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Alaska News

Northern lights-linked airfare sale spikes traffic on University of Alaska Fairbanks aurora website

The northern lights make an appearance above Twentymile River along Turnagain Arm on Wednesday night, Sept. 28, 2016. (Loren Holmes / ADN)

A university website displaying the upcoming northern lights forecast saw a jump in visitors this week, likely due to an Alaska Airlines promotion.

Traffic has spiked on the University of Alaska Fairbanks Geophysical Institute’s aurora forecast since the sale started Monday, according to Fritz Freudenberger, a public information officer with the institute.

Aurora chasers in the Lower 48 can snag discounted tickets to Anchorage and Fairbanks during the sale from the Seattle-based airline, with a sliding scale of reduced prices depending on the projected intensity of the northern lights — the stronger the aurora forecast, the bigger the discount.

The sale runs through Friday. Alaska Airlines linked to the institute’s forecast website so customers could see how the index might change.

“We are the horse’s mouth, so to speak,” Freudenberger said. “They’re coming to us to get that information.”

Though the institute doesn’t have final numbers, on Monday the forecast site drew more than 9,000 hits from the Alaska Airlines fare sale.

Alaska Airlines saw the northern lights promotion as a way to encourage winter tourism, said Tim Thompson, a spokesman for Alaska Airlines. The airline had a similar promotion on fares to Hawaii except with ocean swells for surfers, Thompson said.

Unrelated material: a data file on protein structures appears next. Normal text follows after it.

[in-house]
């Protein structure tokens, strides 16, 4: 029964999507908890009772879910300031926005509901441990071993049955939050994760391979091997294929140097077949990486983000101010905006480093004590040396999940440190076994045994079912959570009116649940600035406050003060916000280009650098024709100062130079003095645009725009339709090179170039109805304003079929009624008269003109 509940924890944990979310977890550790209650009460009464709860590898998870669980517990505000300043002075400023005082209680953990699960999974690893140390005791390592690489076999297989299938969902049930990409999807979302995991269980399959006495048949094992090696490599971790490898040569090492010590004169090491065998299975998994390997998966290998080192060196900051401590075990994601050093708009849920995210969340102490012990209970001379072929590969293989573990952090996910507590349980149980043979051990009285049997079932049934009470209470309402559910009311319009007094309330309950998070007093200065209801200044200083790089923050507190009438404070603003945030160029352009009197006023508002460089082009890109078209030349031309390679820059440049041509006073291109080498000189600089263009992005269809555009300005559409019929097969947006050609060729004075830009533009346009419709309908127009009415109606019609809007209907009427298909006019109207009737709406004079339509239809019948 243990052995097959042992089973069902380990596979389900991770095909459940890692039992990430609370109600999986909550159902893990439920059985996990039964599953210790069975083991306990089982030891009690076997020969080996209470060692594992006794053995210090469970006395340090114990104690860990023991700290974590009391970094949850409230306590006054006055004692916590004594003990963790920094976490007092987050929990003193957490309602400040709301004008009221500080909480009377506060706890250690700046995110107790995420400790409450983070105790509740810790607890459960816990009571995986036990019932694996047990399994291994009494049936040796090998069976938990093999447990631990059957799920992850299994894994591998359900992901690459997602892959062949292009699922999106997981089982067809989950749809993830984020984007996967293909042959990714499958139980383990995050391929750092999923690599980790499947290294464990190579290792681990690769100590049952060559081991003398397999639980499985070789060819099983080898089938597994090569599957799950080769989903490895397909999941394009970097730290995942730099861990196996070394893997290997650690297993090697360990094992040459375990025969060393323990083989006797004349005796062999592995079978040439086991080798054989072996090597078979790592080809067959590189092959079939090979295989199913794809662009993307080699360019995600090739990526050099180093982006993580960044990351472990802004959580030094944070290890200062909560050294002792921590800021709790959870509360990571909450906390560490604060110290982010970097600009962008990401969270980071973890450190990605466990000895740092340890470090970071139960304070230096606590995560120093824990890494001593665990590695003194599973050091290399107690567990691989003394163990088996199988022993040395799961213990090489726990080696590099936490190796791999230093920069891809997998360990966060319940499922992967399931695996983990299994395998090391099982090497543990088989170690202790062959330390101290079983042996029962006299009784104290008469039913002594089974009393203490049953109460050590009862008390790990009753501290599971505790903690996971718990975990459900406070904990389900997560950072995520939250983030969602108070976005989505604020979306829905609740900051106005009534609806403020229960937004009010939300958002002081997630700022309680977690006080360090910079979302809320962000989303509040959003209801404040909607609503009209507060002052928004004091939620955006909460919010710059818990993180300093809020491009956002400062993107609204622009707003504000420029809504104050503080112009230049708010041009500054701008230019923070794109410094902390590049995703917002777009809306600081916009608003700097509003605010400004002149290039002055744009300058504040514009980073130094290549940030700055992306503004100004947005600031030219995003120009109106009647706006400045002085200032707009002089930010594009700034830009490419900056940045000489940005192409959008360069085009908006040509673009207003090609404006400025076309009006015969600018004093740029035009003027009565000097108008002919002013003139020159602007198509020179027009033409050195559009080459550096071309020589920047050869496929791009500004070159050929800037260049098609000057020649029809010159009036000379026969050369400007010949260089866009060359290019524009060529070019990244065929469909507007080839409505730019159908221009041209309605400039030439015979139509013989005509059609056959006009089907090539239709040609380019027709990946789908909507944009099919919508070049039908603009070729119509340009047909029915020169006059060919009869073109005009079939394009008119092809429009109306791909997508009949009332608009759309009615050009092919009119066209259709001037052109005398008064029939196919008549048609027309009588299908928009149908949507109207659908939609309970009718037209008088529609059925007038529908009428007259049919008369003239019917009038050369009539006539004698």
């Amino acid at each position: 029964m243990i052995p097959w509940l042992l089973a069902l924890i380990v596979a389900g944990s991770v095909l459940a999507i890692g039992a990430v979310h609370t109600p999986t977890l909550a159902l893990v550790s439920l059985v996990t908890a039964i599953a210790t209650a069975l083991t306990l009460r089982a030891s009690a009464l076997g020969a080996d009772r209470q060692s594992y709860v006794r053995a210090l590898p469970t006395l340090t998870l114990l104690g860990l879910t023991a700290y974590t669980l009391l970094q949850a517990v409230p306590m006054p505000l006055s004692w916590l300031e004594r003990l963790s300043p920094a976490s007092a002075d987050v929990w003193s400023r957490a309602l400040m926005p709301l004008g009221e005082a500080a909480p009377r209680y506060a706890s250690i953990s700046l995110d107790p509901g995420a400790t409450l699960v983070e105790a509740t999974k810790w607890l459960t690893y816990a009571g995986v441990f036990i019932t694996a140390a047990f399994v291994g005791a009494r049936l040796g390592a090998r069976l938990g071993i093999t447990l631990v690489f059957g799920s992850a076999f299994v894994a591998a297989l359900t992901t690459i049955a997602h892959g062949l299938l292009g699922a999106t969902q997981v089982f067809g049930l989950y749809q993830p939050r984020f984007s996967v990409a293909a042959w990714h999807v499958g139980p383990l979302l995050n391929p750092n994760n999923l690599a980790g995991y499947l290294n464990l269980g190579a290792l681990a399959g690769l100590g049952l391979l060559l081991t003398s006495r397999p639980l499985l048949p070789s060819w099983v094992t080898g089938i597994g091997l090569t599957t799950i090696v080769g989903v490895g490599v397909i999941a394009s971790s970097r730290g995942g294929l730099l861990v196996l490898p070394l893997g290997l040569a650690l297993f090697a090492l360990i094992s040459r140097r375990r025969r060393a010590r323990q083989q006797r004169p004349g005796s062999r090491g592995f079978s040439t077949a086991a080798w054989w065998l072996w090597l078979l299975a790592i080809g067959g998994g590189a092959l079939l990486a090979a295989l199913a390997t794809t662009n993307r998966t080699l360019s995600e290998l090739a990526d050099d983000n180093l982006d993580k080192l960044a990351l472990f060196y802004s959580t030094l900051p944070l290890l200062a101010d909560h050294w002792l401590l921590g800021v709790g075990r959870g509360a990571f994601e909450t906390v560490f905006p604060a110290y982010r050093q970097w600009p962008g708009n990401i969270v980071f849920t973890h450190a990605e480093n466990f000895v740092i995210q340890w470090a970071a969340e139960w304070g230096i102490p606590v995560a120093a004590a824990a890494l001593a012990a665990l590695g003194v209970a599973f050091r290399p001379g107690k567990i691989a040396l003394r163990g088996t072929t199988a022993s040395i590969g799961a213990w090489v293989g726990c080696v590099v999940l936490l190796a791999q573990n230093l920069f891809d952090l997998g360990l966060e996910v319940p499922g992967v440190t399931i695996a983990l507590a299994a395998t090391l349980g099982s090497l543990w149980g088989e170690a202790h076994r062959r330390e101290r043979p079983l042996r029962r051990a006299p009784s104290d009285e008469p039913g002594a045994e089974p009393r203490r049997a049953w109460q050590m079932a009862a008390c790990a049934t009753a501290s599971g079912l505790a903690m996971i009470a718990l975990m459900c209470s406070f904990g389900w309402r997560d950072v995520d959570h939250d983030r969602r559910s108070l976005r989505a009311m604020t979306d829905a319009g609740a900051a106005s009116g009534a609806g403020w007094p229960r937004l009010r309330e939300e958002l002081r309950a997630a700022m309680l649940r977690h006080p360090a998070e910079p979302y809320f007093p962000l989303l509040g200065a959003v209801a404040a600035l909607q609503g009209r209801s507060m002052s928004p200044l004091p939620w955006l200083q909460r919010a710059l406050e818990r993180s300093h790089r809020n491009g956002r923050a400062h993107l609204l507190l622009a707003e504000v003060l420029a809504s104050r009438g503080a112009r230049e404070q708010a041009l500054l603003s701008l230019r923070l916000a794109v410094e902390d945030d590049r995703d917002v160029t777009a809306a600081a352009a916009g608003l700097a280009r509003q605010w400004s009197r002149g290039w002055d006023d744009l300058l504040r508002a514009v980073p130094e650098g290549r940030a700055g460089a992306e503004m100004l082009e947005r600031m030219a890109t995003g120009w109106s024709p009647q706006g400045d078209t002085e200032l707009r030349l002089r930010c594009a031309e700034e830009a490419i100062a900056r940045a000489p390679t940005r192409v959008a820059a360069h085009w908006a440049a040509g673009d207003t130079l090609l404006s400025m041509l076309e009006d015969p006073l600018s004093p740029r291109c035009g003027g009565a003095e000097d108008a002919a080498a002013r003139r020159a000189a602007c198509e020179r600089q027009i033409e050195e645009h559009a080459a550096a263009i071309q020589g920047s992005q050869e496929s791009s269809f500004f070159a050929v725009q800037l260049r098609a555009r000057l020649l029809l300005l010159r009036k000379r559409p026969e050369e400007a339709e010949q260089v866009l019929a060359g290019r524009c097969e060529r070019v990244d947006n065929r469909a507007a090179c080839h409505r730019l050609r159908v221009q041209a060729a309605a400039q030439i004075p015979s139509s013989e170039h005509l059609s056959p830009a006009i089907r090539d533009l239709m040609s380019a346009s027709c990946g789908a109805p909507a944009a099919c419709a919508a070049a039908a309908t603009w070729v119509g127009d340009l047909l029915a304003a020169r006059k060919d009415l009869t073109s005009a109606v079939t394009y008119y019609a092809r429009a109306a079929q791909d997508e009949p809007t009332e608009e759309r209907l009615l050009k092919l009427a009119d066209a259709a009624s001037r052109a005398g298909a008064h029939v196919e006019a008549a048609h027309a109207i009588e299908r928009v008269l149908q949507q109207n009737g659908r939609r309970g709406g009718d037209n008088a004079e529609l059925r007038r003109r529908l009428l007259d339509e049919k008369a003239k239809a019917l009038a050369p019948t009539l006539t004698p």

“They approached us to make sure that their marketing materials associated with the promotion were accurate,” said Mark Conde, a professor of physics at UAF.

The next few months aren’t expected to be a particularly active time for the aurora, according to Conde. But Alaska is still a good place to be for tourists trying to catch it.

“Even if the sun is quiet, you still have a reasonable chance of seeing the aurora if you come to Alaska and spend some time here,” Conde said.

Those intent on seeing the lights might want to choose a destination farther north than Anchorage, said Charles Deehr, a professor emeritus at UAF who helped start the aurora forecast.

Fairbanks would give aurora chasers the best chance of glimpsing the colorful display, Deehr said. Anchorage visitors have a lower likelihood of seeing an aurora, he said, because the skies aren’t as clear and it is farther south.

He cautioned that the 27-day forecast is just that: a forecast. In order to make sure you can see the aurora, he suggested planning a trip based on a range of days that look like it will be active.

Deehr advised potential northern lights-hungry tourists to monitor the 30-minute forecast to see if the aurora will be visible that evening. If the night is cold and clear in Fairbanks, Deehr said, it’s likely that they’ll get lucky.

“It’s a marvelous thing to see,” Deehr said.